Get scam smart.
Every day regular people like you lose their hard-earned money to online phishing scams. Don’t fall for fake — learn how to spot shady texts, emails, and phone calls by knowing the things your bank would never ask.
RULE 1: BE ALERT
Stay safe from scams with these tips
If an email pressures you to click a link — whether it’s to verify your login credentials or make a payment, you can be sure it’s a scam. Banks never ask you to do that. It’s best to avoid clicking links in an email. Before you click, hover over the link to reveal where it really leads. When in doubt, call your bank directly, or visit their website by typing the URL directly into your browser.
Banks will never use scare tactics, threats, or high-pressure language to get you to act quickly, but scammers will. Demands for urgent action should put you on high alert. No matter how authentic an email may appear, never reply with personal information like your password, PIN, or social security number.
Your bank will never send attachments like a PDF in an unexpected email. Misspellings and poor grammar are also warning signs of a phishing scam.
In the same way defensive driving prevents car accidents, always treating incoming email as a potential risk will protect you from scams. Fraudulent emails can appear very convincing, using official language and logos, and even similar URLs. Always be alert.
Scammers can make any number or name appear on your caller ID. Even if your phone shows it’s your bank calling, it could be anyone. Always be wary of incoming calls.
Never share sensitive information like your bank password, PIN, or a one-time login code with someone who calls you unexpectedly — even if they say they’re from your bank. Banks may need to verify personal information if you call them, but never the other way around.
Scammers count on getting you to act before you think, usually by including a threat. Banks never will. A scammer might say “act now or your account will be closed,” or even “we’ve detected suspicious activity on your account” — don’t give in to the pressure.
Whether it’s a scammer impersonating your bank or a real call, stay safe by ending unexpected calls and dialing the number on the back of your bank card instead.
Acting too quickly when you receive phishing text messages can result in unintentionally giving scammers access to your bank account — and your money. Scammers want you to feel confused and rushed, which is always a red flag. Banks will never threaten you into responding, or use high-pressure tactics.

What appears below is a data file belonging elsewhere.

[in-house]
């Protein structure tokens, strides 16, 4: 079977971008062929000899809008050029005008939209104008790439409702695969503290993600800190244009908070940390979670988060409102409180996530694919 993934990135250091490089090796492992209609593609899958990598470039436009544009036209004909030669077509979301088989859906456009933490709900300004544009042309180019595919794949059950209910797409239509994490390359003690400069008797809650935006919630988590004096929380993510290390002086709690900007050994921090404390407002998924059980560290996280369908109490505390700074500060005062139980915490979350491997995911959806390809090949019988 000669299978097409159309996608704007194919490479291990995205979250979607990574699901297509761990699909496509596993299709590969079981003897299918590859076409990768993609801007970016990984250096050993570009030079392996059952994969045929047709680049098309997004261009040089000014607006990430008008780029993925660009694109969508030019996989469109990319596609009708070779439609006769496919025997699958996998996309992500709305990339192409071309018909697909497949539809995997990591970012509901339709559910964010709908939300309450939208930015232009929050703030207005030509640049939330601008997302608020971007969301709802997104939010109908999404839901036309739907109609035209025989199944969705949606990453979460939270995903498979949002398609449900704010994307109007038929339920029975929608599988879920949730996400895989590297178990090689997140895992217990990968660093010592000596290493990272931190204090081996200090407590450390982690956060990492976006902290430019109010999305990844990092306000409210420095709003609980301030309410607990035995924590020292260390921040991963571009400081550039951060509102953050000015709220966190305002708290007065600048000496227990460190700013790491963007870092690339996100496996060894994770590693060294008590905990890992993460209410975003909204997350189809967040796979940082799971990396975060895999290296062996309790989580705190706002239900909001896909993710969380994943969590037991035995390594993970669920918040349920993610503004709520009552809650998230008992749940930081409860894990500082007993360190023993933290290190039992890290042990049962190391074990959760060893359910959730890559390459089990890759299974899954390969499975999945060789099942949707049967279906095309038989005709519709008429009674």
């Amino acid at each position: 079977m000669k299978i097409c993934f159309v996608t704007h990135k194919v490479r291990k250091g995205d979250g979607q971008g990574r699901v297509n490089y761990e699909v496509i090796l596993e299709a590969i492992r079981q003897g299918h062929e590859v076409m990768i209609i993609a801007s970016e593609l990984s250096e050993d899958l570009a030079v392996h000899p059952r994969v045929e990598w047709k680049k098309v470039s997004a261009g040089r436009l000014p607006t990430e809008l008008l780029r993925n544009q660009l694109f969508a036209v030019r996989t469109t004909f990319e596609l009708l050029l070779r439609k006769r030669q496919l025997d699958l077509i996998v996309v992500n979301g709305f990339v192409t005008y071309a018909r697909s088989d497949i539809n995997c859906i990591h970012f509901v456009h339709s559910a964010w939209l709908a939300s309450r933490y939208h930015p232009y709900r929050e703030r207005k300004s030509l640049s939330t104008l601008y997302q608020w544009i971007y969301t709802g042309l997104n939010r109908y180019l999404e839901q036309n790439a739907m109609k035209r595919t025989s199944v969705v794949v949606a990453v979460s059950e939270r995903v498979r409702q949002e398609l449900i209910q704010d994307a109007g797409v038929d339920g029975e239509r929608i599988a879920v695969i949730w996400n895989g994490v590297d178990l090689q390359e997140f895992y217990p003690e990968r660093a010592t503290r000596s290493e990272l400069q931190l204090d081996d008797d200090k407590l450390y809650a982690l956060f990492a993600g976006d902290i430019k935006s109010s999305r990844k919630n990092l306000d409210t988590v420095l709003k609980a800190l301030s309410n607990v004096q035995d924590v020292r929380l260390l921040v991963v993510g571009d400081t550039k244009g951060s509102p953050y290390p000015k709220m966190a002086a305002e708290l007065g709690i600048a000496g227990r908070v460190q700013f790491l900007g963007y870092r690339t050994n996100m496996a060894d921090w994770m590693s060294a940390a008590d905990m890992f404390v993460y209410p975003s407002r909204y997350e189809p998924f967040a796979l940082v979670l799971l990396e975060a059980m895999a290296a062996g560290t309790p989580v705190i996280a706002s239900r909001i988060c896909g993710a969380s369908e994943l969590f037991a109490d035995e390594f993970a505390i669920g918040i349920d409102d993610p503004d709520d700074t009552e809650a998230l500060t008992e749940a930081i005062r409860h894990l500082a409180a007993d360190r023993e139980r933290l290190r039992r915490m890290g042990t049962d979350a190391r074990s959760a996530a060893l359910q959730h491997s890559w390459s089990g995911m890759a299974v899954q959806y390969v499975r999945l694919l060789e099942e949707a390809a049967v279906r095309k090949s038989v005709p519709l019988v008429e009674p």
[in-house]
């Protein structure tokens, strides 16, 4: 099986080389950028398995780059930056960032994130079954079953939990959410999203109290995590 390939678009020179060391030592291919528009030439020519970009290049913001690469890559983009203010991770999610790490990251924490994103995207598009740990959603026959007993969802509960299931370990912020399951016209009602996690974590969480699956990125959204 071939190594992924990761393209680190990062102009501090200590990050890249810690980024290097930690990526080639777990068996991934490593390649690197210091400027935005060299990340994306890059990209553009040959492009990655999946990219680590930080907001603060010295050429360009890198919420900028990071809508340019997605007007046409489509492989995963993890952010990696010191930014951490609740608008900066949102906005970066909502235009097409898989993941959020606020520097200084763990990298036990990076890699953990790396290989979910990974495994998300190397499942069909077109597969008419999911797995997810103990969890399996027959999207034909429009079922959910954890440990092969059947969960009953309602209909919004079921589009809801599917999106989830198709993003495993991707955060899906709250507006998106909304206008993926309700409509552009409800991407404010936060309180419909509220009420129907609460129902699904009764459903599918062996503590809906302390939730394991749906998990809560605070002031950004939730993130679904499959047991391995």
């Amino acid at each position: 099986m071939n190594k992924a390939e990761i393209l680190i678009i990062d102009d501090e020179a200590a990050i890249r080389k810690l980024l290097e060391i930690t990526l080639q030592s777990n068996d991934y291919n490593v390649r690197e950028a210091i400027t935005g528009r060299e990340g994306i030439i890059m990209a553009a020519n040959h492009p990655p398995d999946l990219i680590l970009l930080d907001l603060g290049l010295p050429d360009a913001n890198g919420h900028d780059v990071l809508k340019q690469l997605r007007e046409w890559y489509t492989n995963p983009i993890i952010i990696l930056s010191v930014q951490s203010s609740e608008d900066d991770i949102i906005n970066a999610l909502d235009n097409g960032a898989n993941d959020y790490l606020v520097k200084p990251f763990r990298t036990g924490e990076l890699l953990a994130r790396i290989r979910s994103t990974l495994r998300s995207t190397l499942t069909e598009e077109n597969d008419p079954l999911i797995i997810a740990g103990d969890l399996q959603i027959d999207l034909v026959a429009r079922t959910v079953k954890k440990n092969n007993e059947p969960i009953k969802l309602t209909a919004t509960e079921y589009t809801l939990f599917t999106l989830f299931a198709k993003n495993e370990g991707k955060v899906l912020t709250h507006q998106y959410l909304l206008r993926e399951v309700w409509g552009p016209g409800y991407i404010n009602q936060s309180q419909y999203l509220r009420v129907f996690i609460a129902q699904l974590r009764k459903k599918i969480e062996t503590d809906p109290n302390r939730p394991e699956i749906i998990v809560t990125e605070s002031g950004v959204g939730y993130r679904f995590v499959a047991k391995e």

Never click on a link sent via text message — especially if it asks you to sign in to your bank account. Scammers often use this technique to steal your username and password. When in doubt, visit your bank’s website by typing the URL directly into your browser or log in to your bank’s mobile app.
Your bank will never ask for your PIN, password, or one-time login code in a text message. If you receive a text message asking for personal information, it’s a scam.
Don’t risk accidentally replying to or saving a fraudulent text message on your phone. If you are reporting the message to law enforcement or the FTC, take a screenshot to share, then delete it.
Payment app scams often start with a phone call or text. If you get an unexpected call, just hang up. If you get an unexpected text, delete it. Even when they seem legitimate, you should always verify by calling your bank or payment app’s customer service number.
Don’t send money to someone you don’t know or have never met in person. These payment apps are just like handing cash to someone.
Scammers rely on creating a sense of urgency to get you to act without thinking. They might claim your account is in danger of being closed, or threaten you with legal action. These high-pressure tactics are red flags of a scam — a real bank would never use them.
Banks will never ask you to pay bills using a payment app, or ask you to send money to yourself. Scammers can “spoof” email addresses and phone numbers on caller ID to look like they’re from your bank, even when they’re not. When in doubt, reach out to your bank directly by calling the number on the back of your card.
Want a deeper look into scam safety?
RULE 2: BEEF UP YOUR DEFENSES
Lock down your accounts
RULE 2: BEEF UP YOUR DEFENSES
Lock down your accounts
Americans lost $5.8 billion to phishing and other fraud in 2021, a 70% increase from 2020.